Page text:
I read an open letter addressed to “All The Dated And Jaded Single Moms” and although I’m not certain that it was addressed to me, it was directed at some of my “sisters in single motherhood” and for that reason, I feel compelled to challenge its message.
The piece encouraged single moms that we are worth the effort of constantly putting ourselves “out there”, not to be a man-hater, stop blaming others, feeling sorry for ourselves, let go of all expectations in a relationship lest we become bitter, not give up on our “happily ever after” but instead, to trust and have faith because we are special.
Thanks. I feel so much better about myself now.
The writer of the article is a single mother of 3 years and it seems to me that a fair bit of that time has been spent looking for her next date. She suggests different ways that the reader can “be or not be” to attract love into her life as the underlying message is that being a single mother is a problem to be fixed and the obvious solution to that problem is the love of a man.
I disagree. Oh, how I disagree.
Please allow me to explain… just as you shouldn’t go grocery shopping when you’re hungry for food, neither should you go shopping for a man when you’re hungry for love. Why not? In both situations you end up with a lot of junk, feeling spent and leave dazed and confused wondering what you went in there for in the first place. It’s a waste of time and energy and not a solution, but rather a compounding of the original problem.
Our problem is our solution and our solution is our problem.
I can only speak for myself, but I know the original problem for me ~ was me. I intuitively chose my children a devoted father, but myself an emotionally unavailable and controlling partner. I believe this is due to having unfinished business with my parents from earlier in life that I tried to heal through my relationships with men. Until I understood and changed me, I would continue to be the biggest problem in my own life, dating the same guy, with a different name and face, again and again, voluntarily setting myself up for hurt and disappointment in my quest to be loved. It was only through periods of abstaining from contact with men, that I truly began to learn and discover this truth about myself and to change my behavior.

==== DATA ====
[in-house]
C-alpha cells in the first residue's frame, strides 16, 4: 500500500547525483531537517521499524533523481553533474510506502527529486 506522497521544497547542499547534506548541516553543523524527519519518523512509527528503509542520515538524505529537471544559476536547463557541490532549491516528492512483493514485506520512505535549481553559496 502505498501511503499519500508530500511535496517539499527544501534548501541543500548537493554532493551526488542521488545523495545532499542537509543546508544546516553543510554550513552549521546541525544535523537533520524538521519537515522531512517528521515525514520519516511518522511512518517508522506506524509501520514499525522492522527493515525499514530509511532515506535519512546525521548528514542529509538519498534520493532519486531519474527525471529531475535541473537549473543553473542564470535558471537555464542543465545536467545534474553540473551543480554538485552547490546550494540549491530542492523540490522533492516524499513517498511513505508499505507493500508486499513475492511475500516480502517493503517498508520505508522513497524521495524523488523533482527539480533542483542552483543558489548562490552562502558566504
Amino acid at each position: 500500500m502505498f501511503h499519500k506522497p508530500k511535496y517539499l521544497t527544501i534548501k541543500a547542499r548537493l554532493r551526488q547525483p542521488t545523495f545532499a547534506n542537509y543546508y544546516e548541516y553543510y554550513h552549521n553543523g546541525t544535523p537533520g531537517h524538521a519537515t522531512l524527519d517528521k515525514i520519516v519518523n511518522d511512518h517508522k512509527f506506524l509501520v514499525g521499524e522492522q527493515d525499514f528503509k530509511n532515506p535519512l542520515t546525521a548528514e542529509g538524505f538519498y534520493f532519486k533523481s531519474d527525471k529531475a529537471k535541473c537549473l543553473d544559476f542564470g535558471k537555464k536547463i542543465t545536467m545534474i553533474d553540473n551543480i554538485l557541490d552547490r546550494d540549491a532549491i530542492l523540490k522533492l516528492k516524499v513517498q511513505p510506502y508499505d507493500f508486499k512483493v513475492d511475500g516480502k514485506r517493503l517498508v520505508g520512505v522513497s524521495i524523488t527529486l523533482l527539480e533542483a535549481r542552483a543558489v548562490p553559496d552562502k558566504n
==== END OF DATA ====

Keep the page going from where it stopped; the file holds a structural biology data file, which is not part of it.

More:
I am still a work in progress, but through this work, I have had a slight, but important shift in perspective, that I would like to share with the author of this piece and any other single mothers that may be interested in my viewpoint and experience. What has brought me personal happiness, as a solo mom is to stop focusing on being in a relationship with someone else and learn how to be in a relationship with myself. That means to stop focusing on meeting the right guy and instead, to focus on becoming the right girl – not to please and attract a man, but to value and love myself.
Loving yourself is not a means to an end. It is the end. That’s where the new story, new beginning, new love happens – from that place. The only fight that exists is the internal battle to develop self-esteem, self-love and self-acceptance – to get to that place. That’s not giving up on love with another; that’s preparing for a love that will last a lifetime, by first developing that love for yourself, you are setting yourself up for success. It’s working smart, not hard and it comes across as far more dignified for a woman; single mother or not.
I’d also like to note that any woman not actively seeking a relationship does not live under a “constant rain cloud” as suggested by the author. Personally, I have many friends, male and female, and am part of a large, vibrant and intellectually stimulating community that is forever celebrating life with events, parties and potlucks. I am blessed to have so much love, purpose and joy in my life today ~ No rain clouds here, blue skies all the time.
To be “jaded” is to be wearied, depleted and/or made dull, apathetic or cynical by experience. I know this feeling. I have felt this feeling. At the end of my relationship with my children’s father, it was so hard for me to accept there was nothing I could do to change the situation. It broke my heart to let go of that dream. Bit-by-bit, I have recovered my heart and I am whole again, but also mindful that to love again, is to risk to be hurt again. In me lives a tender heart that loves deeply and profoundly; it’s the valuable resource on which I build my life. I must nurture and protect it.
For, how many times can a heart break, before it stops trying to love?
I don’t want to find out.
There was a time when I might have agreed with the author about fighting for love, but today, I believe in love and myself in a different way. I believe that love, like a breeze, cannot be forced nor chased; one can only be ready for it when it arrives.
That’s not being dated and jaded, that’s being worthy of a loving relationship and wise about the ways in which to have one.
Frances Stone is the Author of her creative non-fiction memoir, A Reflection of Love ~ A Different Kind of Love Story, Co-Host of Talk Recovery Vancouver, Family & Addictions Counsellor and Single Mother of Three Beautiful Children.